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I currently have a home server that I'm using to learn more and more about servers. There's also the advantage of being able to run things like a Minecraft server (Yeah!).

I recently installed and setup a proxy service known as Squid. The main reason was so that no matter where I was, I would be able to access sites without dealing with any network content filter (like at schools).

I wanted to make this public but I had second thoughts on it. I thought last night that if people were using my proxy, couldn't they access illegal materials with it? What if someone used my proxy to download copyright material? Or launched an attack on another site via my proxy? What if someone actually looked up child pornography through the proxy?

My question is, am I liable for what people use my proxy for? If someone does an illegal act and it leads to my proxy server, could I be held accountable for the actions done?

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closed as off topic by squillman, Zoredache, Ben Pilbrow, Sven, EEAA Apr 18 '11 at 19:30

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You'll need to refer to a legal expert in your region for this. Whereas there are undoubtedly participants here with experience in such things, it's not a legal-centric site. SF focuses on the technical aspects of system administration. – squillman Apr 18 '11 at 18:37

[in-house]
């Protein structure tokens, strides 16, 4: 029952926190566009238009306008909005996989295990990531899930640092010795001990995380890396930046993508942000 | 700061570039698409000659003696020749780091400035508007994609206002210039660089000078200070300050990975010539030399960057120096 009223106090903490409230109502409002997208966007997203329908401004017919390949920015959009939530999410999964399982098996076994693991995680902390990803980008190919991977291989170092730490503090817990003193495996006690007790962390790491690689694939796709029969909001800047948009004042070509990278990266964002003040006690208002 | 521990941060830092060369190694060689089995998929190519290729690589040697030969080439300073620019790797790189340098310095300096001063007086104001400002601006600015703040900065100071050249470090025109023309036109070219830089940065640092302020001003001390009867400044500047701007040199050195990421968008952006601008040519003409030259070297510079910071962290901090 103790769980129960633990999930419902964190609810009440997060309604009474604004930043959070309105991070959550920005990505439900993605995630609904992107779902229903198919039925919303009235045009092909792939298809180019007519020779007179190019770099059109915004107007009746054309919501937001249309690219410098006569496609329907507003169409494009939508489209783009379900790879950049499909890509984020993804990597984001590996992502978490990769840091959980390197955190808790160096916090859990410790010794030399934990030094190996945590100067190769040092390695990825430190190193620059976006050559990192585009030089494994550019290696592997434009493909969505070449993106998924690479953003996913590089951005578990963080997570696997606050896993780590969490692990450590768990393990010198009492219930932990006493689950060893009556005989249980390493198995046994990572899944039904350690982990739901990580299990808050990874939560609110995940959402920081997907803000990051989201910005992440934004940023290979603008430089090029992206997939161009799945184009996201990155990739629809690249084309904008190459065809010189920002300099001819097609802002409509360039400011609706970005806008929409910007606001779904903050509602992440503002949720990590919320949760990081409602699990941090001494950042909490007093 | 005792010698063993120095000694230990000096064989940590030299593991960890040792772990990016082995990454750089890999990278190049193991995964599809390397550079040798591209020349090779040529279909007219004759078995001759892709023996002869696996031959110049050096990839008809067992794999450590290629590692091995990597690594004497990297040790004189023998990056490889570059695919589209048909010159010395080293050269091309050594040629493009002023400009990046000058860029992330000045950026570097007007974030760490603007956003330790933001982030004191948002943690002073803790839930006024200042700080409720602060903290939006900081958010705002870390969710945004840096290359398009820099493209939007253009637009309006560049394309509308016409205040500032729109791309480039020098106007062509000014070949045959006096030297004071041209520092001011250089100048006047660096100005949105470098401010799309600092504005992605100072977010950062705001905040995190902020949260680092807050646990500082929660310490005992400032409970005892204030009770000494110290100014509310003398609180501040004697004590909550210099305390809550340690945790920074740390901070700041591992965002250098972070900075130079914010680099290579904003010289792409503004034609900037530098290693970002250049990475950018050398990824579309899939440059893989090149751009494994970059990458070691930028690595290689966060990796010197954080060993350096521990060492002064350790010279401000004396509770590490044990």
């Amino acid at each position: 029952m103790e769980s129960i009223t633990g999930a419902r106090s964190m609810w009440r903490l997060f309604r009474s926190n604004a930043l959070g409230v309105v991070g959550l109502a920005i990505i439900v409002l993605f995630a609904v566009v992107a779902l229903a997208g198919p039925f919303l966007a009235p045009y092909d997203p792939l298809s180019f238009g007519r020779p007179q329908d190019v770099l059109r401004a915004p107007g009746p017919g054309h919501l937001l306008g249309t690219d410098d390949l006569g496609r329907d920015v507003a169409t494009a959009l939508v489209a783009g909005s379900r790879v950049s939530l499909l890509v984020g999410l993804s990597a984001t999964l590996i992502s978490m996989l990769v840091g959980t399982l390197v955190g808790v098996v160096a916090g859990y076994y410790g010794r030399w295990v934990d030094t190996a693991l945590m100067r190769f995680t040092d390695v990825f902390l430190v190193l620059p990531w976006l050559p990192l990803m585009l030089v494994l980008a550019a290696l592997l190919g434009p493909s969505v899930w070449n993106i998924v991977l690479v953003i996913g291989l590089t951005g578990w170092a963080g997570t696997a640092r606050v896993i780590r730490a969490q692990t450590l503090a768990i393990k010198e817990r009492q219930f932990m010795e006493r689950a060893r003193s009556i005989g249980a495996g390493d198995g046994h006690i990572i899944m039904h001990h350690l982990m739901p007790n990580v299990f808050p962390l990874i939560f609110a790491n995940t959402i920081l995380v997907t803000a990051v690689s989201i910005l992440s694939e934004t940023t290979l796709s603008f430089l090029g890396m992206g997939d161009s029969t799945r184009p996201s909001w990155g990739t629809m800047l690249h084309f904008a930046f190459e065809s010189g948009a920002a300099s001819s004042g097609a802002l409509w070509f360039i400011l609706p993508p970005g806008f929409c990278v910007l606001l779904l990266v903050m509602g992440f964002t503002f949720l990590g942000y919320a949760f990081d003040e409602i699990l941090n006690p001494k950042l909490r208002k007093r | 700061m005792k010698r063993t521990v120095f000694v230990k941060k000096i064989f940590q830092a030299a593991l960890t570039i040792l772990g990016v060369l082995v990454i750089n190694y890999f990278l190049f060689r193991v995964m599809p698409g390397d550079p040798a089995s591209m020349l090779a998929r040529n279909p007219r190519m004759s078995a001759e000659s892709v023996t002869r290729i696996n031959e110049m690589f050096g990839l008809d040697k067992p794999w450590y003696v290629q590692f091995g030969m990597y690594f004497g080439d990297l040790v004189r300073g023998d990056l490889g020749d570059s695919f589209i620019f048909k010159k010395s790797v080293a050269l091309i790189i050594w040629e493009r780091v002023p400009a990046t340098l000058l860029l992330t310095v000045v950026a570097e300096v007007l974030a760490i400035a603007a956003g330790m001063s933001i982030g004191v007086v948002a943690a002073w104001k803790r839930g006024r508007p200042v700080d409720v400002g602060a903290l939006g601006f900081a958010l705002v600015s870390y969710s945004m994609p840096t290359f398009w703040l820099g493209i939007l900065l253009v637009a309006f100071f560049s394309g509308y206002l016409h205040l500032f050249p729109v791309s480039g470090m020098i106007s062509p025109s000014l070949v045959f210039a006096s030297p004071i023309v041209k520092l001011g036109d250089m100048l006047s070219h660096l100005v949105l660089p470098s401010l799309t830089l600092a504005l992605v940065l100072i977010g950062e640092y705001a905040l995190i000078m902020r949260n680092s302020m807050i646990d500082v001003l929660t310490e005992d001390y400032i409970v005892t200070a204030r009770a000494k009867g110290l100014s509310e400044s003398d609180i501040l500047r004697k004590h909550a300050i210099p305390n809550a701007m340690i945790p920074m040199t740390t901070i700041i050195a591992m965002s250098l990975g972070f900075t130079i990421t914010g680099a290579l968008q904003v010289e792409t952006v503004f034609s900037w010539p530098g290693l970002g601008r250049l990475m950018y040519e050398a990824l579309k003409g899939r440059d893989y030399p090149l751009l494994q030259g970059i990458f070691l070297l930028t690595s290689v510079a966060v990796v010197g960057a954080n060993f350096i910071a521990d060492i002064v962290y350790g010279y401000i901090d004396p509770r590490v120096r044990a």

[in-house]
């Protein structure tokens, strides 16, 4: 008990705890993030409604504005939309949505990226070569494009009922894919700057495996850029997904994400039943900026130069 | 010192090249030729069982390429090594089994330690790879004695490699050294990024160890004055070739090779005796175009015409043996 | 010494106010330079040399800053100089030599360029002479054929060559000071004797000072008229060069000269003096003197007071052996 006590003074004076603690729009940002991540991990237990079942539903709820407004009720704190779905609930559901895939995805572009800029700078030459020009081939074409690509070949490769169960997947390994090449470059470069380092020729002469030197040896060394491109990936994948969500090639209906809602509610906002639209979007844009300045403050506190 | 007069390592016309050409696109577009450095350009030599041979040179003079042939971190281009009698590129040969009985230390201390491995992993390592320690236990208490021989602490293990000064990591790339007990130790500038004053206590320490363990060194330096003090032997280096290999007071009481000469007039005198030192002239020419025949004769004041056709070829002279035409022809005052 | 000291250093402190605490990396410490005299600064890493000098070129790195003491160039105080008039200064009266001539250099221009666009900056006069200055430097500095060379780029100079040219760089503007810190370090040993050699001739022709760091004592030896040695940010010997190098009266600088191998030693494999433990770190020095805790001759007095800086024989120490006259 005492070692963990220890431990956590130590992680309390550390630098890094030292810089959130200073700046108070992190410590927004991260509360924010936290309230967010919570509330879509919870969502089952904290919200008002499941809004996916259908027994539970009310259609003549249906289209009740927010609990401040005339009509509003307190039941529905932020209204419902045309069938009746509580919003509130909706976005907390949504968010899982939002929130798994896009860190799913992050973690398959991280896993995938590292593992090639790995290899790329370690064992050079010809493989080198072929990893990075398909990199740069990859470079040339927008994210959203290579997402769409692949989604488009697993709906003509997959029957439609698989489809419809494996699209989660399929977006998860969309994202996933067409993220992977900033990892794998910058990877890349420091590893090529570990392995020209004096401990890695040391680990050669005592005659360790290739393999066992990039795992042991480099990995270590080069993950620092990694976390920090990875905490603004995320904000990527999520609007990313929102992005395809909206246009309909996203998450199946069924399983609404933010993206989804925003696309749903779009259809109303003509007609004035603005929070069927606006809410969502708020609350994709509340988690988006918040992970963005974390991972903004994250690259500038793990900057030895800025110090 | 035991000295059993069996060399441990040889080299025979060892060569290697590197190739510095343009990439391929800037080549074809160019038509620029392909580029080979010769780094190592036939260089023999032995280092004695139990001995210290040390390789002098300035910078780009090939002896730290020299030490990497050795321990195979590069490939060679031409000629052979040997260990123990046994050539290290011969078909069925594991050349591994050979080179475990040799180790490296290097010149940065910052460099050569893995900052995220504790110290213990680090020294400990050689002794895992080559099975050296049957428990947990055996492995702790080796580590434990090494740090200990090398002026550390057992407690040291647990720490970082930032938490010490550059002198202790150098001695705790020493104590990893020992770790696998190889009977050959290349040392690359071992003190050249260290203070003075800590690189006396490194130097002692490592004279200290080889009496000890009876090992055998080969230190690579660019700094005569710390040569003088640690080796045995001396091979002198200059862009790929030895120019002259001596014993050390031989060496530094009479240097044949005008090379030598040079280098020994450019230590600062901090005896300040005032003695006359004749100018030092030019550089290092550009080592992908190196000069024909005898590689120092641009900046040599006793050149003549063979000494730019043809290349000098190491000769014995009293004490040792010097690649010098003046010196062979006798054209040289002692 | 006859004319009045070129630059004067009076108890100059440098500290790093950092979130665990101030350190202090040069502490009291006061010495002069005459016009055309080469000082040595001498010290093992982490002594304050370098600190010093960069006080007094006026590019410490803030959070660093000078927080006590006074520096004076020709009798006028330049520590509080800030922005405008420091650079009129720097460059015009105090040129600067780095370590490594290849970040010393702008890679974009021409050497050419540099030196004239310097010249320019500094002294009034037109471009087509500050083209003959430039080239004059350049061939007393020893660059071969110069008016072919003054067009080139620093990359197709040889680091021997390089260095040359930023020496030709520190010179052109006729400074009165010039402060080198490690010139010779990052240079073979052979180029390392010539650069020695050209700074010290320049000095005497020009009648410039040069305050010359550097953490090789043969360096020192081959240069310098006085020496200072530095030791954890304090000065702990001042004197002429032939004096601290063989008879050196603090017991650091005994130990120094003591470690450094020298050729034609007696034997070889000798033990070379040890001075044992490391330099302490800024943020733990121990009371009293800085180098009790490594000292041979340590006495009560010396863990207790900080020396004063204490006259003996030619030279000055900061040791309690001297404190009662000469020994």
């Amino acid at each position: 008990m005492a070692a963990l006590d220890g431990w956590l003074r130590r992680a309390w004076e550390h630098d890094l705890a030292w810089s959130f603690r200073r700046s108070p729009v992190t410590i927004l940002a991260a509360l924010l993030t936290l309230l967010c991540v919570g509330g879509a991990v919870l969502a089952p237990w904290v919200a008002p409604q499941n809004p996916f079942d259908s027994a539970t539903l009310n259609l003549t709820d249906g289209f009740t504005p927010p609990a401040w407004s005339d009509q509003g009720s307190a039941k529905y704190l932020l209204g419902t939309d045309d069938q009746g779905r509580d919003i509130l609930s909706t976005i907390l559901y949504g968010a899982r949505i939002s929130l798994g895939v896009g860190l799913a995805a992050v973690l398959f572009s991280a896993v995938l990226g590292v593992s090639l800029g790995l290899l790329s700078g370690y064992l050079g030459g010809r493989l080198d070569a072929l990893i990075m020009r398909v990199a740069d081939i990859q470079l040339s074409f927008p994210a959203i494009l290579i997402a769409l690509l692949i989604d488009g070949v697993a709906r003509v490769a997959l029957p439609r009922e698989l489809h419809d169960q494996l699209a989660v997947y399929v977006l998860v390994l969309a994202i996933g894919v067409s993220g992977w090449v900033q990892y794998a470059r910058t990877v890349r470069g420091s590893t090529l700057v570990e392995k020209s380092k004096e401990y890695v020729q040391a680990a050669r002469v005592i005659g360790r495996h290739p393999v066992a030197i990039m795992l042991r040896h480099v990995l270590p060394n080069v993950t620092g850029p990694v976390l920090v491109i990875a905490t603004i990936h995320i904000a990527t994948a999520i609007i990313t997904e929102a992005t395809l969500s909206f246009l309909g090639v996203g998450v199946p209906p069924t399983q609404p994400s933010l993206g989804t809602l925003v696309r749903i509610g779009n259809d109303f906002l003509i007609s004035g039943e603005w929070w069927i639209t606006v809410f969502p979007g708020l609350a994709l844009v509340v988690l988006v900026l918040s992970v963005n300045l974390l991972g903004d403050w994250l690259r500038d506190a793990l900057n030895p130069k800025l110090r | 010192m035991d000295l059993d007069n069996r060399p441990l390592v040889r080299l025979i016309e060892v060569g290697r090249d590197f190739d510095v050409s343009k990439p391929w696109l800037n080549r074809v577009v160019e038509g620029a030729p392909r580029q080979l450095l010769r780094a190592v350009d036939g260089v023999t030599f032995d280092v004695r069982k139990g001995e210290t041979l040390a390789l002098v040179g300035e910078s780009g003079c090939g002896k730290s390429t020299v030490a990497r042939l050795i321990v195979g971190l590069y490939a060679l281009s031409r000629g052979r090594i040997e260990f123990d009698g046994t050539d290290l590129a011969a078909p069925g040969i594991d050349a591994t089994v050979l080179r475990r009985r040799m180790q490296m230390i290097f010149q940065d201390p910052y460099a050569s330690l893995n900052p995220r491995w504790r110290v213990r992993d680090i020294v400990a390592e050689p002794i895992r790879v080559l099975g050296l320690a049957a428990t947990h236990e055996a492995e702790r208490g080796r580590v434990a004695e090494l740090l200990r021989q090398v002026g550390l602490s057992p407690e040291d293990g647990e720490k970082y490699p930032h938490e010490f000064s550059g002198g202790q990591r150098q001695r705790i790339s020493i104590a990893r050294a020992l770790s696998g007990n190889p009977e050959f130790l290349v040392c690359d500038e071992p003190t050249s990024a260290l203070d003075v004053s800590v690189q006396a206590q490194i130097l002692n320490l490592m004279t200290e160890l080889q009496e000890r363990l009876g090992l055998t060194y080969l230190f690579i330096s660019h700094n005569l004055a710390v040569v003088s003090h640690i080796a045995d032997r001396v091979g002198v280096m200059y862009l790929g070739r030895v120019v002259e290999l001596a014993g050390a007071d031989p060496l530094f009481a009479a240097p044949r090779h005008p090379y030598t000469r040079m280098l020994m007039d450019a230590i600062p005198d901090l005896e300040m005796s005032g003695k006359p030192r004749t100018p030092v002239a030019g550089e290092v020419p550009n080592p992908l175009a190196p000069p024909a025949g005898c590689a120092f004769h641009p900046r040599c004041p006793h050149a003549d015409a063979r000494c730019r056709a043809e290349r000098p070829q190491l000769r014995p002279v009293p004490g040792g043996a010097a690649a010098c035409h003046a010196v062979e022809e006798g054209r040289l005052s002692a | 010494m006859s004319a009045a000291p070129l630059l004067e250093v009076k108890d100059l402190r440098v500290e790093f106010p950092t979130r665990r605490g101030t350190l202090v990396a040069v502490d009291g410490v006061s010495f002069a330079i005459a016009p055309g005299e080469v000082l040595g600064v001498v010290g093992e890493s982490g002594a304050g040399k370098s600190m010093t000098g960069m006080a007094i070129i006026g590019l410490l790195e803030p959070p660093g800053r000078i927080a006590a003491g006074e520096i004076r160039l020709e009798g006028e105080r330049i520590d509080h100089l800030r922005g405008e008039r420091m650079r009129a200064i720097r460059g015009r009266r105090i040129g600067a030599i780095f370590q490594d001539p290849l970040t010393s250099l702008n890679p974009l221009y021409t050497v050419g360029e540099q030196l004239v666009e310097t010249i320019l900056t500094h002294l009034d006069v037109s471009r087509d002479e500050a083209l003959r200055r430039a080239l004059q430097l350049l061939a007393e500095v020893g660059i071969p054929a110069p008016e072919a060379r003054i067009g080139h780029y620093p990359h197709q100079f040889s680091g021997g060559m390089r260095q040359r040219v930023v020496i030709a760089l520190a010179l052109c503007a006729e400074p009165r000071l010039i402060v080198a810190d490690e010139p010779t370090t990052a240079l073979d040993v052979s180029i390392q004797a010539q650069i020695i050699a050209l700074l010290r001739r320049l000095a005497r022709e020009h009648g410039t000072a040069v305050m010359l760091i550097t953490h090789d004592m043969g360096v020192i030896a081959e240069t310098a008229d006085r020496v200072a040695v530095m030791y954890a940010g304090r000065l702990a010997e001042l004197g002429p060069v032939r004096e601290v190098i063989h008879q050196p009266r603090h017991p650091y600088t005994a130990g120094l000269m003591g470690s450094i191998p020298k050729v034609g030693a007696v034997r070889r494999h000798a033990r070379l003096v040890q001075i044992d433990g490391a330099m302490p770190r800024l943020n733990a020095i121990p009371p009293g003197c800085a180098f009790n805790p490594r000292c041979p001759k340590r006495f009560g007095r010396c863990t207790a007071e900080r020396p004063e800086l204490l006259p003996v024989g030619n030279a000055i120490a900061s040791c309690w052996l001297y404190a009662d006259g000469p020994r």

I would bet the answer is maybe. I know my agreement with my ISP states that they believe I would be responsible for everything that originates from my system. While you may not be liable I suspect that running open proxy may make your life a lot more difficult. Instead of 'them' having to prove you did it, you would have to prove that you didn't do whatever the man wants to accuse you of. – Zoredache Apr 18 '11 at 18:46
@squillman Thanks for a reply and I'll research into it on my own. Like you said, I knew this site would have had many people who would have gone through the same thought-process as me, hence the reason I asked here. – NessDan Apr 18 '11 at 18:47
BTW, if you want to access your proxy from outside side your network then setup SSH port forwarding or some other VPN to access your proxy. – Zoredache Apr 18 '11 at 18:48
up vote 2 down vote accepted

The simplest answer is yes. Although this is a localized legal situation, there are more than just legalities involved because even if the law does not, your ISP will hold you accountable for the usage.

Also here is the deal: if you leave an open proxy it WILL get used by spammers. I promise. Just don't do it.

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This isn't LawyerFault. Having said that, there's a basic tenet of system administration hiding in the answer to your question that's worth addressing.

It's generally a bad idea to allow the public to make arbitrary use of your computing resources (be it bandwidth, storage, CPU, etc). Legal implications aside, you can't create scalable public-facing services of any kind without taking into account resource allocation and starvation. So, putting aside any legal ramifications, offering a public proxy service that was actually a valuable service would need to have these considerations addressed (and Squid isn't necessarily the best platform for that).

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